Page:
- A local Server is deployed every time the Rasperry Pi starts and automatically switches to online server if there are any issues with the local server
- Google TTS and STT services are used as default services but if the internet fails, a switch to offline services PocketSphinx (STT) and Flite (TTS) is made automatically
Setting up Susi on Linux
Setting up Susi on Linux is pretty easy.
For the app to work properly, repo must be cloned inside the folder
/home/pi/SUSI.AI/ , i.e. the path of your repo will look like
- A hardware device capable to run Linux. Currently on Raspberry Pi 3 is supported. Other embedded computers, like BeagleBone Black, Orange Pi, will be supported in the future.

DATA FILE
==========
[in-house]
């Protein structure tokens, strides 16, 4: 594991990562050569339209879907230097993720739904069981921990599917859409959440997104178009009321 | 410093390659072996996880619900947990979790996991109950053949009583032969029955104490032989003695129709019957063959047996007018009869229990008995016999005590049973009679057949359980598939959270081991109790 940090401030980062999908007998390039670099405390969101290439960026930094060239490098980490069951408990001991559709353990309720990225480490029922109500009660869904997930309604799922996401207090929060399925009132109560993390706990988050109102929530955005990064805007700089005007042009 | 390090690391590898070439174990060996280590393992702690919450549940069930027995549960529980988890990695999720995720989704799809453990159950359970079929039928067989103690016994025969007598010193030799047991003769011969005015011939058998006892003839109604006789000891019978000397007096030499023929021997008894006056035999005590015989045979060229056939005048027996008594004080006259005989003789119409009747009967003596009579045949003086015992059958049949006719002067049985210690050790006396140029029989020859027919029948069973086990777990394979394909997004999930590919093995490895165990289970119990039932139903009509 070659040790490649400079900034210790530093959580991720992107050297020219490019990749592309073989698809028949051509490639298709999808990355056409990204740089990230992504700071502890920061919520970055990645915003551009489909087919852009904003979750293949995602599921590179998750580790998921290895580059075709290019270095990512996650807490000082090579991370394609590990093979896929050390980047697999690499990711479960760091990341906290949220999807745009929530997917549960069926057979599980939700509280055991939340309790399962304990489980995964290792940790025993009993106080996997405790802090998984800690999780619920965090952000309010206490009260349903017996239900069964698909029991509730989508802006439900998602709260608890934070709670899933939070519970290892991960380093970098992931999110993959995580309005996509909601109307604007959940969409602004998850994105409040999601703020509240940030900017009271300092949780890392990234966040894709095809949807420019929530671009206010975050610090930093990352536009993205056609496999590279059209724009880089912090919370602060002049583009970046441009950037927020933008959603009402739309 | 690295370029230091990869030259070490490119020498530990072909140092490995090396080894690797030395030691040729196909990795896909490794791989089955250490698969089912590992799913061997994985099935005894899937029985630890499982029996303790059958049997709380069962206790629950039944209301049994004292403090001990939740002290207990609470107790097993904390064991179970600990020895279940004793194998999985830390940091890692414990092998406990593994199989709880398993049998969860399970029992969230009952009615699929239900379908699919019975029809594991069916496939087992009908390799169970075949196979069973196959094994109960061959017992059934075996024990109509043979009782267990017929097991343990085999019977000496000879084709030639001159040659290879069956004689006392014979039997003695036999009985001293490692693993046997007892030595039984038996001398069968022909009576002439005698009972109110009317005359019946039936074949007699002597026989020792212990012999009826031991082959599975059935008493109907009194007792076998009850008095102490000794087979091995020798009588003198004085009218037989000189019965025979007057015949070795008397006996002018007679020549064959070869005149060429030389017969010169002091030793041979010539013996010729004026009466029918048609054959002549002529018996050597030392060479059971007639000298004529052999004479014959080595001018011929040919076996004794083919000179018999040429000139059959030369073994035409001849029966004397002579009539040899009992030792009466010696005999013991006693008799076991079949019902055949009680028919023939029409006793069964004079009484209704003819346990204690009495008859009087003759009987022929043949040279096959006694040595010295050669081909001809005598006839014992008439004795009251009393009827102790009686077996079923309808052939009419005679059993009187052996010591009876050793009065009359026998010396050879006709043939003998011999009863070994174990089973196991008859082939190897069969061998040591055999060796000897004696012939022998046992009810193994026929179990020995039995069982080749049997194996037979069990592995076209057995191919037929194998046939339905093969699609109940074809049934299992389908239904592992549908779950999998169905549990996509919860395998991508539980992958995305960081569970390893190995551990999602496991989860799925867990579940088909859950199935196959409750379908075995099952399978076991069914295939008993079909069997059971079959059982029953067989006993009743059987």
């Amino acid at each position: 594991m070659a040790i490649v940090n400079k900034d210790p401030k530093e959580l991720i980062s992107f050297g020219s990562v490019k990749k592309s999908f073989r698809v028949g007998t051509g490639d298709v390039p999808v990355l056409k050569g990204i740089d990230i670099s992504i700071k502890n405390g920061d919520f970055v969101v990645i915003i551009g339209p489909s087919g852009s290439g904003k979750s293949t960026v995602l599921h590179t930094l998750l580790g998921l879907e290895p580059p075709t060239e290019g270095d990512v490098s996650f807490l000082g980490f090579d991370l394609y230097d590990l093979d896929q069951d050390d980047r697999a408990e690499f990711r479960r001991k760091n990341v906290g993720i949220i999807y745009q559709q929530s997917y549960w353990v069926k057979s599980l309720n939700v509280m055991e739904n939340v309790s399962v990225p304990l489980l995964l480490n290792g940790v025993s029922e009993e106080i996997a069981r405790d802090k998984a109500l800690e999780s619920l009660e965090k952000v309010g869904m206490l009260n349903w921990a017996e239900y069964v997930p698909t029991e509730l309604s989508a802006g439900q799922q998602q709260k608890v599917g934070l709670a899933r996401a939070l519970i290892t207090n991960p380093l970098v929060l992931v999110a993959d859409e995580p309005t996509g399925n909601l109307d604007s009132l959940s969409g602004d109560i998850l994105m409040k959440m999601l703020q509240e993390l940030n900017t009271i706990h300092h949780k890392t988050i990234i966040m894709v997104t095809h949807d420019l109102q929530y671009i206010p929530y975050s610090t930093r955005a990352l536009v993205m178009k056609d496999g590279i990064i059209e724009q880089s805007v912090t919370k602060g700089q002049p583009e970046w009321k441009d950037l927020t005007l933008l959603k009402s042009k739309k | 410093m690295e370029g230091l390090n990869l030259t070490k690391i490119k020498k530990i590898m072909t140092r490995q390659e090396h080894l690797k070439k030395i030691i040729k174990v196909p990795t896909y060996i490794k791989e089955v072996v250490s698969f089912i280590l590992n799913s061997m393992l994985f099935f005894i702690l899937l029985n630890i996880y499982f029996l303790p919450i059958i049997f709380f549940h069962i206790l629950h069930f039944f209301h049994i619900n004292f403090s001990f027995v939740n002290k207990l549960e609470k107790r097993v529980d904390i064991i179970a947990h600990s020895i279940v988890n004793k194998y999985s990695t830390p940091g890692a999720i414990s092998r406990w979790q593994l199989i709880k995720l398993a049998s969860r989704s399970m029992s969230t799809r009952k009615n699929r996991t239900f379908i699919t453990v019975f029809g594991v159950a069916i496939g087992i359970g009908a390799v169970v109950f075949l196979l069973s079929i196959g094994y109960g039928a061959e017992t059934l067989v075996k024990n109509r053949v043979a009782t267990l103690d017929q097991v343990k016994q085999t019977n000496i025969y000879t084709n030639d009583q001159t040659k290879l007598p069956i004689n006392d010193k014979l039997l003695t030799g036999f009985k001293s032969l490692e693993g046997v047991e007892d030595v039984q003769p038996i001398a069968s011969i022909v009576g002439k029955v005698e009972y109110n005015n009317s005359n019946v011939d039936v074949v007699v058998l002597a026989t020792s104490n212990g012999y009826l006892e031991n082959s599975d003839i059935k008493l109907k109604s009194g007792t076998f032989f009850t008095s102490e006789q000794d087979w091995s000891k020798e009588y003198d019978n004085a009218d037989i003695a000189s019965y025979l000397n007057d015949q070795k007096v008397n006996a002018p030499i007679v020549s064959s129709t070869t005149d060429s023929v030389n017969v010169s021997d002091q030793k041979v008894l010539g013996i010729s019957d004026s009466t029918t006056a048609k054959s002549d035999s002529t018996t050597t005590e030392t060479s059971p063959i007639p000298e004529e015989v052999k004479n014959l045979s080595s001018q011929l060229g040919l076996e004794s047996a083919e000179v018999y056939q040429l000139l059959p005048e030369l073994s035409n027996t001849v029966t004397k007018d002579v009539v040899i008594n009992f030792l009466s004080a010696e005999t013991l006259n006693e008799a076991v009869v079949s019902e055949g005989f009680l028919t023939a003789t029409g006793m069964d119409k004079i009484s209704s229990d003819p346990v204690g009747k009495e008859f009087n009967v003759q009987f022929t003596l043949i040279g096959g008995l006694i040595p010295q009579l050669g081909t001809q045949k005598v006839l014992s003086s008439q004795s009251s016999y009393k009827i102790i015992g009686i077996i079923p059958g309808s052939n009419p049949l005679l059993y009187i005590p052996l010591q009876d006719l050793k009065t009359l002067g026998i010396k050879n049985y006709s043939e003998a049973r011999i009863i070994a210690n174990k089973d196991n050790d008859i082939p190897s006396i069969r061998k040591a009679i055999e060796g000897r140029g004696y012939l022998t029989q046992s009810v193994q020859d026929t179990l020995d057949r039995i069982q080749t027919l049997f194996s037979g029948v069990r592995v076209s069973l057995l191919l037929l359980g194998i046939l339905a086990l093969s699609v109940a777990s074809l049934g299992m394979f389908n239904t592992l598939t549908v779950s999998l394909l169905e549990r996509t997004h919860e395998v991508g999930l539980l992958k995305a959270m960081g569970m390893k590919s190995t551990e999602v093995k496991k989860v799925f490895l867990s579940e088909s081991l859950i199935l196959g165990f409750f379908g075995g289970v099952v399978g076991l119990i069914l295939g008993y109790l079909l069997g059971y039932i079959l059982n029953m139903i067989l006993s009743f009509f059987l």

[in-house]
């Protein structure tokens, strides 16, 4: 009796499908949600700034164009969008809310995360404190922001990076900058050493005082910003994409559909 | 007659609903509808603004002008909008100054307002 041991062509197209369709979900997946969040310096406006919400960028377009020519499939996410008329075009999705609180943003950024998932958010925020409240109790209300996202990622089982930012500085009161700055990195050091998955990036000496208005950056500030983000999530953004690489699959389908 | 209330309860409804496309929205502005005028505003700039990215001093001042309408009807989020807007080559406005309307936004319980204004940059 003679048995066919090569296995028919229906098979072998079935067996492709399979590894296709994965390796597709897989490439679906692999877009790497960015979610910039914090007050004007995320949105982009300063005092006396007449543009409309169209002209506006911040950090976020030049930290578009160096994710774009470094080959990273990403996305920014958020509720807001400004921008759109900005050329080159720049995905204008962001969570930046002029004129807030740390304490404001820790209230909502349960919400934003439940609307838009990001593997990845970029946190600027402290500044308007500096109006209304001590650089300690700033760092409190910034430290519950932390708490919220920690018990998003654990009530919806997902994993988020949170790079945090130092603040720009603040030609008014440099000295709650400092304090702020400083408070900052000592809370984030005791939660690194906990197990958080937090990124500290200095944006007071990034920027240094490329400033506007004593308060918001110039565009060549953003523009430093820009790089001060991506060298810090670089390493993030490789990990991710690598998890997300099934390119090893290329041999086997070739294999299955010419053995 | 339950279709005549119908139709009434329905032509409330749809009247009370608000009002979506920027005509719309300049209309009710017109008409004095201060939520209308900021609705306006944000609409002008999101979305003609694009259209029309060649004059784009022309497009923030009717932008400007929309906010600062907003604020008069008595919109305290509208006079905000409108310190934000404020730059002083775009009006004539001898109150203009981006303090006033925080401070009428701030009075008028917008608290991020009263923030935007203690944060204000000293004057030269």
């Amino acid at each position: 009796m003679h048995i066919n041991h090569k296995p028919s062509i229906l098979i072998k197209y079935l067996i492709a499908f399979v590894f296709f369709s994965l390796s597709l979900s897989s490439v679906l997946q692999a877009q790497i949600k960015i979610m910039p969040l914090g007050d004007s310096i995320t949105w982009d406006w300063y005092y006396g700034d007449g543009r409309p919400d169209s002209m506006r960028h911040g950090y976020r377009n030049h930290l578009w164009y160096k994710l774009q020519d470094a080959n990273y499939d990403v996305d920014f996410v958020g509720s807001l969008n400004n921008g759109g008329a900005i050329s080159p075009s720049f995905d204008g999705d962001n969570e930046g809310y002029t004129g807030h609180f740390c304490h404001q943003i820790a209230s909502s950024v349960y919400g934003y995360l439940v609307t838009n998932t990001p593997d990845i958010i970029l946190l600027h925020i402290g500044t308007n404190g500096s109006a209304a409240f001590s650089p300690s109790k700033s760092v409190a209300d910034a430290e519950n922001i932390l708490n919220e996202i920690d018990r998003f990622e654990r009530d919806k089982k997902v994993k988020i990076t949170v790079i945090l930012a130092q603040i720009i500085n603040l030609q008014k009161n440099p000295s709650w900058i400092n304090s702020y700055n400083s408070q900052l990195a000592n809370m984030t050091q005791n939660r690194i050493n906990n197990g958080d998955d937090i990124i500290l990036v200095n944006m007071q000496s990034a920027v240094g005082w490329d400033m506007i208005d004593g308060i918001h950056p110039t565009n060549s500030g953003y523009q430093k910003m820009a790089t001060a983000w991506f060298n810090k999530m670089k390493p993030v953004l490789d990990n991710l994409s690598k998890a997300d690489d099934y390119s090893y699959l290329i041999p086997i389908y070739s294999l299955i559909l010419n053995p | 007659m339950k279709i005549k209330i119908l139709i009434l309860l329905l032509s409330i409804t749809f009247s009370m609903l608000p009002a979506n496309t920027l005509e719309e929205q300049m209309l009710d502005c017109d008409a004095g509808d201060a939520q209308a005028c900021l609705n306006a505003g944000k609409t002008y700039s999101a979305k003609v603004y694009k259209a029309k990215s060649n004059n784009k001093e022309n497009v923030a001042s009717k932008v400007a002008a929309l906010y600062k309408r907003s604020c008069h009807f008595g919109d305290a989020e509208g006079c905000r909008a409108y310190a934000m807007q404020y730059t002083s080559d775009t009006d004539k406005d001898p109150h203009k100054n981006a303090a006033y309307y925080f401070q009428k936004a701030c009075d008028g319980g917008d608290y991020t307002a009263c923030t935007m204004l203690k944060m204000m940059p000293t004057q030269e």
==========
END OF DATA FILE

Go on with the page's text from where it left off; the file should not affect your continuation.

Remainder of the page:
- A Debian based Linux Distribution. Tested on
- Raspbian on Raspberry Pi 3
- Ubuntu 64bit on x64 architecture
- A microphone for input. Currently the development team is using ReSpeaker 2-Mics Pi HAT for Raspberry Pi.
- A speaker for output. On development boards like Raspberry Pi, you can use a portable speaker that connects through 3.5mm audio jack. If you are using ReSpeaker 2-Mics Pi HAT, the speaker should be plugged to this board.
Installation on Raspberry Pi
For installation on Raspberry Pi, read Raspberry Pi setup guide.
Configuring a connection through SSH
Step 1: Initial Setup
- Both the raspberry Pi with raspbian installed and the mobile device should be on a same wireless network
- One should have an SSH viewer like JuiceSSH(Android) and iTerminal(IOS) installed on their mobile devices
- Now we must enable SSH on our raspberry Pi
Step 2: Enabling SSH on Raspberry Pi
- To enable SSH on your Pi , follow the following steps:
Menu > Preferences > Raspberry Pi Configuration.
Choose the interfaces tab and enable SSH Step 3:Setting Up the client
- Login to your raspberry pi as the root user (pi by default)
- Type the following command to know the broadcasting ip address